Food intolerance is characterized by difficulty in digesting particular foods. Food contains proteins, vitamins, carbohydrates, fats and natural chemicals that add to its flavor and smell. Some of these can trigger symptoms of food intolerance. Food intolerance differs from food allergy, where even a small amount of allergic food can cause a mild to severe immune response. Food intolerance usually develops gradually and may occur when you consume too much of the particular food, too often.
The symptoms caused by food intolerance include fatigue, dark circles under the eye, joint pain, night sweats, diarrhea, vomiting, bloating, irritable bowel and skin-related symptoms such as rashes and eczema.
Food intolerance is specific to you, and is caused by foods that are normally safe for a majority of others. Some of the common causes include:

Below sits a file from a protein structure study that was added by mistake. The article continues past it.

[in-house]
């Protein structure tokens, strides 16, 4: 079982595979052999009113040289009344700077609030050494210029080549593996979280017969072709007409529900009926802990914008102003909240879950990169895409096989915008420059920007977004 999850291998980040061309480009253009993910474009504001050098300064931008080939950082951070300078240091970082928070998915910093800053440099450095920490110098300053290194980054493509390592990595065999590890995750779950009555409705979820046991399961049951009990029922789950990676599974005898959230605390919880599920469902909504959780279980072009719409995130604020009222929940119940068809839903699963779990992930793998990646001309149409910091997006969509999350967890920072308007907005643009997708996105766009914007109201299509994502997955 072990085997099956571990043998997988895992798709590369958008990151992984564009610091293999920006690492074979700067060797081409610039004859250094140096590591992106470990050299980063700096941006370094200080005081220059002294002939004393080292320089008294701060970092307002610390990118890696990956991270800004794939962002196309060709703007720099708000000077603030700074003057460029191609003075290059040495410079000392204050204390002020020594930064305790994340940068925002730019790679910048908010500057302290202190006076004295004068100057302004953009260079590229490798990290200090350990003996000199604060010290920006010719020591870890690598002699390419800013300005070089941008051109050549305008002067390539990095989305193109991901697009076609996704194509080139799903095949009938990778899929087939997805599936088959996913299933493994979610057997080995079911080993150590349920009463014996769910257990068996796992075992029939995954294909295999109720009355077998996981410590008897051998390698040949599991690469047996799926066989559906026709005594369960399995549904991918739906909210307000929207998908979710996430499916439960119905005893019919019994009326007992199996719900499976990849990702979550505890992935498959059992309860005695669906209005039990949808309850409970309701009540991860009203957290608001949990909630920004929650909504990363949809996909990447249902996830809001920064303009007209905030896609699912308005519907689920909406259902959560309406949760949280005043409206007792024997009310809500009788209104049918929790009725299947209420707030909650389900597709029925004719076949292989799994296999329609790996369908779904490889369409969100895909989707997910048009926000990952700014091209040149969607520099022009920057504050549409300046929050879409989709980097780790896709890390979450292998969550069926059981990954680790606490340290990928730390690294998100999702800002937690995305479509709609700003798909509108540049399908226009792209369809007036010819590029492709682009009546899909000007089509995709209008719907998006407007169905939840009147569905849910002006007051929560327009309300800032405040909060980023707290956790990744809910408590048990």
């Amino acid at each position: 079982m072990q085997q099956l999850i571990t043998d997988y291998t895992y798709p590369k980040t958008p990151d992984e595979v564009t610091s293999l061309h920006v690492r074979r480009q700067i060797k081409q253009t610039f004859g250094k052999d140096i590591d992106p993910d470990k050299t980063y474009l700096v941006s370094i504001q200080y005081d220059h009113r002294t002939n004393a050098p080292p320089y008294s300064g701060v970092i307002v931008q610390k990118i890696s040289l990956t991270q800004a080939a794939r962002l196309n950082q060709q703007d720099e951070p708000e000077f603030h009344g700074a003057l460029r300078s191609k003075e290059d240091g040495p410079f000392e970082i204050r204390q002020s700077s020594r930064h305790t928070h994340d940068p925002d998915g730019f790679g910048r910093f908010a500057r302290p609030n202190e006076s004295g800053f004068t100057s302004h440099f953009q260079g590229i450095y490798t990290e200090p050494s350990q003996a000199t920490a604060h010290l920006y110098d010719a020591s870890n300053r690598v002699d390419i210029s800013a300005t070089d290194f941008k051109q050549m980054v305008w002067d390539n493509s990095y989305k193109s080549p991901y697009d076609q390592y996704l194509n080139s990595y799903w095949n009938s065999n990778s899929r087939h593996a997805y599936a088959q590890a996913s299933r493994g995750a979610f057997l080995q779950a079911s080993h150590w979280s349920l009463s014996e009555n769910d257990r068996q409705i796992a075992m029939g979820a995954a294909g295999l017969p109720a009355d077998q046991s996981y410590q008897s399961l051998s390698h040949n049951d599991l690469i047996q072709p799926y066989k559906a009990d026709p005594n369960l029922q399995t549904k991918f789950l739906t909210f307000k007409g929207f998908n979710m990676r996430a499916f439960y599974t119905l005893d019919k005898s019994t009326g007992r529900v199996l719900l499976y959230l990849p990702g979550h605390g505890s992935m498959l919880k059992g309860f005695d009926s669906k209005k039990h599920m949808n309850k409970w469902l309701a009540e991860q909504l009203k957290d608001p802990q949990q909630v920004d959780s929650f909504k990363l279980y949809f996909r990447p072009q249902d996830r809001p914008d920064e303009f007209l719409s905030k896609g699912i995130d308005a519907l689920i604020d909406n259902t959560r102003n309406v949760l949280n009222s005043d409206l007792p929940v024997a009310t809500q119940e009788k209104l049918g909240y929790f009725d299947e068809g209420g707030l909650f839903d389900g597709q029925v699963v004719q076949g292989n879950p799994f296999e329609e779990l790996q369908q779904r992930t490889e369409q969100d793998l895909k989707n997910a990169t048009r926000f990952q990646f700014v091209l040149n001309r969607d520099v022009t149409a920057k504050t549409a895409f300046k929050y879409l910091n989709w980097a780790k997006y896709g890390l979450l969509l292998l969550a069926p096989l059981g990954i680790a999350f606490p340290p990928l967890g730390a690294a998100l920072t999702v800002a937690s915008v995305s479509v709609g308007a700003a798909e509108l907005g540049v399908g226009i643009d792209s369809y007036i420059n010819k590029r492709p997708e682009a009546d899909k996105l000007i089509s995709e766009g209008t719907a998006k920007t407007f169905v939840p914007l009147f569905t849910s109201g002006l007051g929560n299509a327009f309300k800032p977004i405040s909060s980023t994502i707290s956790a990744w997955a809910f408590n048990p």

- Lack of enzymes specific for the breakdown of certain foods
- Certain naturally occurring chemicals such as caffeine
- Some foods such as kidney beans or chickpeas that exert a toxic effect when undercooked
- Food containing histamines such as fish that has been stored poorly
- Salicylates in certain fruits, vegetables, herbs and spices
- Wide variety of artificial additives, preservatives and coloring agents used in processed foods
The pattern and type of symptoms help to distinguish food intolerance and differentiates it from allergic reactions. Keeping an accurate record of your food intake and resulting symptoms, helps to identify the foods that may cause these reactions.
Once the triggering food is determined, you are advised to temporarily eliminate it from your diet under controlled conditions. You are then observed for improvement or relief from symptoms. Following this, the trigger is reintroduced into your diet to confirm on the diagnosis. This is carried out under the supervision of a dietitian who will substitute the eliminated food with similar food, ensuring that nutrition is maintained.